The U.K.’s move to host orbital launches is a huge step for Britain, and it shows how much things have changed in just 10 years since the country was last at war! Plans are moving forward with these historic missions despite uncertainty about when regulators might grant licenses–but we’re not going down without a fight because this could be our chance finally get beyond Earth orbit once again.”
This summer, Virgin Orbit will conduct two flights from Cornwall Airport Newquay in southwest England. The first launch is planned for July and the second one this month!
“The Cornwall launches are targeted around the middle of this year, summertime,” said Dan Hart with Virgin Orbit. He continued to say that their first launch will occur two flights after “Above The Clouds”.
“We’re shooting for an early 2021ibig Bang- susceptor!”
“This is a historic moment for British space exploration,” said Dr. Peter Warry Gartland of the University College London’s Department Space Engineering. He added that one factor governing their schedule was licensing and logistics but they are driving towards it “because this will be U-K soil ever seen by human eyes”.
Both Virgin Orbit and Spaceport Cornwall will require licenses from the U.K.’s Civil Aviation Authority (CAA). As a US company, they must obtain an FAA license for launch operations as well to legally use our air space!
In a presentation at a Jan. 10 meeting of the Global Spaceport Alliance, Melissa Thorpe, head of Spaceport Cornwall, said the spaceport was already working with British regulators on its spaceport license. “We’re moving towards launch in less than six months,” she said. “Our application for launch as a spaceport is into the CAA, as is Virgin Orbit’s.”
The U.K.’s first spaceport license is expected to be released within the next few months, according to a recent interview with an official from British Columbia’s ministry of transportation and infrastructure.
The application was submitted in October but we’re just working through feedback on that now–it won’t have any effect until after launch sites are licensed by other regions across Canada so there isn’t much point putting off one step if it can help move things along faster later down this road.”
However, when CAA officials were called upon to provide greater certainty about licensing for Spaceport Cornwall or any other U.K launch site they offered far less assurance than had been previously announced by ministers from this country’s House of Commons Science and Technology Committee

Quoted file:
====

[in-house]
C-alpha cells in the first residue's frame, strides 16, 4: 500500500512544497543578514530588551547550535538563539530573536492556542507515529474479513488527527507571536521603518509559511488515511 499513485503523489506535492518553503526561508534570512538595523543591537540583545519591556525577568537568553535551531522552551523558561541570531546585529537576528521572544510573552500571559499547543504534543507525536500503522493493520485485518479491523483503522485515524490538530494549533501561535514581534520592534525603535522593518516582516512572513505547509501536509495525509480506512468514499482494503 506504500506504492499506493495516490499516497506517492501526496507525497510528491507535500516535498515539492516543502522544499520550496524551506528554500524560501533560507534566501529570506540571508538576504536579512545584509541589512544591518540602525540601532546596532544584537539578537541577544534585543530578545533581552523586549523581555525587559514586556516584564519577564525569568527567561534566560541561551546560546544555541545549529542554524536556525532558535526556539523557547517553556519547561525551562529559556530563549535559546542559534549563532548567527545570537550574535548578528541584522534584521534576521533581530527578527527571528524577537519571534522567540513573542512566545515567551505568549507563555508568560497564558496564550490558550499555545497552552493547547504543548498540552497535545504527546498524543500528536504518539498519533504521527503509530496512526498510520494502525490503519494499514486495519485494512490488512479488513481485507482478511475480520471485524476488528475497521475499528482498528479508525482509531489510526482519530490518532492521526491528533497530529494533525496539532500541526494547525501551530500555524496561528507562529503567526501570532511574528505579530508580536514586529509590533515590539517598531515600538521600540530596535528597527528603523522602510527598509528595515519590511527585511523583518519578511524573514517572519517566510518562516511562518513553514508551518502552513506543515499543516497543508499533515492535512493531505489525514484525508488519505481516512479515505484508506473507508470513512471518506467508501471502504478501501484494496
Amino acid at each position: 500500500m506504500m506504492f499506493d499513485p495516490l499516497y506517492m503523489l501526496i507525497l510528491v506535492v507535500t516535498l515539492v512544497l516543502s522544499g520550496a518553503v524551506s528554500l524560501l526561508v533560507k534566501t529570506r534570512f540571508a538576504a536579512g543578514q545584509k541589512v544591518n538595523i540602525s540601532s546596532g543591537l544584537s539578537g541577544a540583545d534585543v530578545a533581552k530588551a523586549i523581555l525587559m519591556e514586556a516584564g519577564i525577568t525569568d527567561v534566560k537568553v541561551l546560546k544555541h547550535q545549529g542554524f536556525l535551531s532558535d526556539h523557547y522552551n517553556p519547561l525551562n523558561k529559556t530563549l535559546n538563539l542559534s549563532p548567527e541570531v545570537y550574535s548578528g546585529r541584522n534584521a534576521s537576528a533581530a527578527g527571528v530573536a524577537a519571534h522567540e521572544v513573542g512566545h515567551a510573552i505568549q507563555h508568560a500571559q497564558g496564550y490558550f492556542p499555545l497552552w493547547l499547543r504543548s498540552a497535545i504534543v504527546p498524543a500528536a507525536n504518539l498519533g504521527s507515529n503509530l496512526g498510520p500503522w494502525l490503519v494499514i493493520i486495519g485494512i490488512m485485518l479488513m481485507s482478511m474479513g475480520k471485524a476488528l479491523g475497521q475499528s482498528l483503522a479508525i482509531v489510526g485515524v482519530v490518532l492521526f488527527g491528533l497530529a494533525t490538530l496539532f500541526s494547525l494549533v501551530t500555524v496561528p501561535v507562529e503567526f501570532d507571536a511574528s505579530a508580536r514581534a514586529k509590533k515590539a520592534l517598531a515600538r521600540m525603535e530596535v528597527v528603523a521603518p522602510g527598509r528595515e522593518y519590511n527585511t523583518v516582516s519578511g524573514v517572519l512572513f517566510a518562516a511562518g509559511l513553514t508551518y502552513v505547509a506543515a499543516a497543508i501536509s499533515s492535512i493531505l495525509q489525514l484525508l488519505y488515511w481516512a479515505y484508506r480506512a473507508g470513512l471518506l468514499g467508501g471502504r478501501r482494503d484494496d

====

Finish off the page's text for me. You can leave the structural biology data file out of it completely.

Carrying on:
The input contains multiple sentences that are not related properly but still need mention in one continuous flow – so here you go: “Licensing issues remain largely unchanged since objections first arose back then.”
Tim Johnson, director of strategy and policy for the CAA ( councils AIRLINE OWNERSHIP AGENCY), repeatedly declined to say if his agency expected Britain’s first passenger plane launch in 2022. He did mention four applications with 14 others currently being reviewed as “pre-applications.”
“We expect a launch by 2022,” said the chair of Greg Clark’s committee.
“We’re open for business. We process applications and the key factor in our timeline is how well they stack up, based on the evidence presented.”
Johnson repeatedly declined to say if a first U.K launch would take place in 2022, only telling committee members that it was “looking hopeful” for late this year or early next – frustration grew among those present as they sought answers from him on whether there would be an immediate breakthrough at all before then!
Johnson again declined. “The CAA understands the importance of timeliness in this regard and we’re doing absolutely everything possible to achieve that.”
applicants are the biggest determinants in how quickly we can move, and their safety is what will determine if they get a license. It could take 6-12 months or more for both launch licenses as well as spaceport ones–depending on who’s doing them!
The CAA has concerns that the spaceports in Scotland and Shetland may overwhelm them if they are each licensed for vertical launches.
“We’ve got space expertise and regulation expertise, but we can reallocate personnel depending on the phases of applications that come in.
“We’ve got an FAA secondee into our space regulation team so we can learn from some of what they do,” said the general manager. “Where there are things that each one has expertise in, we take advantage and use those skillsets.”
Macleod said that one of the largest factors preventing spaceports from launching is an applicant’s readiness. “They tend to take longer than they think, and we’re putting in extra support where it can so these applicants get through those most difficult stages.”
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